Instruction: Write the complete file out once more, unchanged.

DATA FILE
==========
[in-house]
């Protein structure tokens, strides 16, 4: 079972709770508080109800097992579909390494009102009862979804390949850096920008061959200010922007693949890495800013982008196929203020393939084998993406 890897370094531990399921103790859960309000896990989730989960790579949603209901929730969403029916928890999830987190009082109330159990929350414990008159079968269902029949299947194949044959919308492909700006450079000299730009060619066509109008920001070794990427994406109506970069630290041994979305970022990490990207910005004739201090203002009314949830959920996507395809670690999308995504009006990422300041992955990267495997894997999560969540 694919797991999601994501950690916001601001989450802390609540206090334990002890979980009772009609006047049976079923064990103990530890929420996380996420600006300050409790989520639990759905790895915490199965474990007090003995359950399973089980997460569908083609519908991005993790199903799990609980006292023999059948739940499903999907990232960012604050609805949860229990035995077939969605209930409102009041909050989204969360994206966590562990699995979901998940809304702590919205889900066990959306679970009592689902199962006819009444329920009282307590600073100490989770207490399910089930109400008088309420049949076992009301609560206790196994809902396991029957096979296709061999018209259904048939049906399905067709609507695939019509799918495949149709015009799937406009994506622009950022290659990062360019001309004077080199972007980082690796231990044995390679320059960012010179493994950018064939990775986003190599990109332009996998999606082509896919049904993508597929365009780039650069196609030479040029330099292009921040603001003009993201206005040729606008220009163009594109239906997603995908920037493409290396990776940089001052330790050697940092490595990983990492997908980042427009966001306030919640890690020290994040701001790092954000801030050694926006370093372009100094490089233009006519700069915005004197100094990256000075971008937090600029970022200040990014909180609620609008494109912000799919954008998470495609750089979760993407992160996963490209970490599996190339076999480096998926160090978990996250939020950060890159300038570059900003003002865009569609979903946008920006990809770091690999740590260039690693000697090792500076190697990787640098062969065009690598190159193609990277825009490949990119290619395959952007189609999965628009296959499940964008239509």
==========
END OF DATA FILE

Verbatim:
[in-house]
């Protein structure tokens, strides 16, 4: 079972709770508080109800097992579909390494009102009862979804390949850096920008061959200010922007693949890495800013982008196929203020393939084998993406 890897370094531990399921103790859960309000896990989730989960790579949603209901929730969403029916928890999830987190009082109330159990929350414990008159079968269902029949299947194949044959919308492909700006450079000299730009060619066509109008920001070794990427994406109506970069630290041994979305970022990490990207910005004739201090203002009314949830959920996507395809670690999308995504009006990422300041992955990267495997894997999560969540 694919797991999601994501950690916001601001989450802390609540206090334990002890979980009772009609006047049976079923064990103990530890929420996380996420600006300050409790989520639990759905790895915490199965474990007090003995359950399973089980997460569908083609519908991005993790199903799990609980006292023999059948739940499903999907990232960012604050609805949860229990035995077939969605209930409102009041909050989204969360994206966590562990699995979901998940809304702590919205889900066990959306679970009592689902199962006819009444329920009282307590600073100490989770207490399910089930109400008088309420049949076992009301609560206790196994809902396991029957096979296709061999018209259904048939049906399905067709609507695939019509799918495949149709015009799937406009994506622009950022290659990062360019001309004077080199972007980082690796231990044995390679320059960012010179493994950018064939990775986003190599990109332009996998999606082509896919049904993508597929365009780039650069196609030479040029330099292009921040603001003009993201206005040729606008220009163009594109239906997603995908920037493409290396990776940089001052330790050697940092490595990983990492997908980042427009966001306030919640890690020290994040701001790092954000801030050694926006370093372009100094490089233009006519700069915005004197100094990256000075971008937090600029970022200040990014909180609620609008494109912000799919954008998470495609750089979760993407992160996963490209970490599996190339076999480096998926160090978990996250939020950060890159300038570059900003003002865009569609979903946008920006990809770091690999740590260039690693000697090792500076190697990787640098062969065009690598190159193609990277825009490949990119290619395959952007189609999965628009296959499940964008239509």